The third permitted category is work required for Tzorchei Rabbim, public welfare, such as repairing public roads or water pipes.
The fourth permitted category includes any work, otherwise prohibited on Chol HaMoed, that provides a worker the wages needed to cover his daily living expenses. None of the above mentioned restrictions (namely not performing the work in an artisan fashion and not deliberately postponing the work to Chol HaMoed) apply to the third and fourth categories.
The fifth permitted category involves all work required to cure the sick, including the not dangerously sick.
In order to ensure that people will honor Yom Tov by shaving and washing their clothes beforehand, the rabbis prohibit these activities on Chol HaMoed with certain exceptions. Most weddings may not be celebrated on Chol HaMoed so as not to lose the focus of the Chol HaMoed celebration. Engagements, however, are permitted.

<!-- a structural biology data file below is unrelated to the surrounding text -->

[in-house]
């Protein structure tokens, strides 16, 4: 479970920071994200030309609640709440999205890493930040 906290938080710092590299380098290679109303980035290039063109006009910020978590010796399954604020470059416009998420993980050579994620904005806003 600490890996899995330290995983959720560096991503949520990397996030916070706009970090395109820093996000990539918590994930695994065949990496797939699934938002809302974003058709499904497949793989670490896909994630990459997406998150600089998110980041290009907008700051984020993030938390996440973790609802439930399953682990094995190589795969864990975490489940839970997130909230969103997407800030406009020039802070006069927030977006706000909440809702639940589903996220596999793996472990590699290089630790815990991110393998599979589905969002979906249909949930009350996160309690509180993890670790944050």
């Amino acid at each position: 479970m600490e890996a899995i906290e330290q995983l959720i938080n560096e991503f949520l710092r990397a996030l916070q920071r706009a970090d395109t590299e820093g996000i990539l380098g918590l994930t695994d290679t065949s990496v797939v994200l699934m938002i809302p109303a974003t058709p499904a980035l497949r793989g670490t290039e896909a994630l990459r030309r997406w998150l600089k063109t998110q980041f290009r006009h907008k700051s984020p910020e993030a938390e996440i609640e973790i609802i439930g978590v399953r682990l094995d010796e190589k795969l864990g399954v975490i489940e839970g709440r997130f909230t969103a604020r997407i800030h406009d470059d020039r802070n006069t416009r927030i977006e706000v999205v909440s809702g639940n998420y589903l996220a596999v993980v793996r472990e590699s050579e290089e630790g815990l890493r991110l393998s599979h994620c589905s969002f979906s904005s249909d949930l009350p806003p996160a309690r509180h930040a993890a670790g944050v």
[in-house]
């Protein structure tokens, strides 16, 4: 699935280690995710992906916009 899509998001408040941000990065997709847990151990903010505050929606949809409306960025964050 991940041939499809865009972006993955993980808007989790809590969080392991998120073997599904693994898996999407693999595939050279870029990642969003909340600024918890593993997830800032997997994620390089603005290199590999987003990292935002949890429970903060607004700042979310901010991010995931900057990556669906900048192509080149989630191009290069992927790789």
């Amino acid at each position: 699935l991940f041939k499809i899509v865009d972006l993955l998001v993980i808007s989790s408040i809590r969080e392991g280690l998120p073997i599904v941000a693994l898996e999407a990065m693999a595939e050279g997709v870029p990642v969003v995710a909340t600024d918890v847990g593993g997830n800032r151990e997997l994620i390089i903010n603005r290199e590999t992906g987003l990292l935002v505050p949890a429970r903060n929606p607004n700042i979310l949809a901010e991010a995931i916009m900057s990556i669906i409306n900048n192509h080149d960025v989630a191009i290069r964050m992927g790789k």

Paradoxically, many of the Chol HaMoed restrictions, (no shaving, no washing clothes, restricted work, no tefillin, no weddings) are common to aveilut, mourning the dead. Depression is the flip side of happiness, or as the prophet Amos puts it, “I will turn your feasts into mourning.”
Indeed, Tractate Moed Katan, which sets out the laws of Chol HaMoed, also focuses on the laws of aveilut. The Talmud in Shabbat tells us that for a period of time after death the lost soul wonders back and forth between heaven and earth, trying alternately to penetrate the lifeless body and the space under God’s heavenly throne. The laws of aveilut, by focusing on the departed, accommodate this desire of the soul.
Perhaps Chol HaMoed is likewise trying to penetrate the holiness of the Festivals that surround it on either side. And the laws of Chol HaMoed, by focusing on the joy of the festival, accommodate that desire. Perhaps also the message is that in Judaism, outward appearances can be misleading and investigation of the soul is more telling.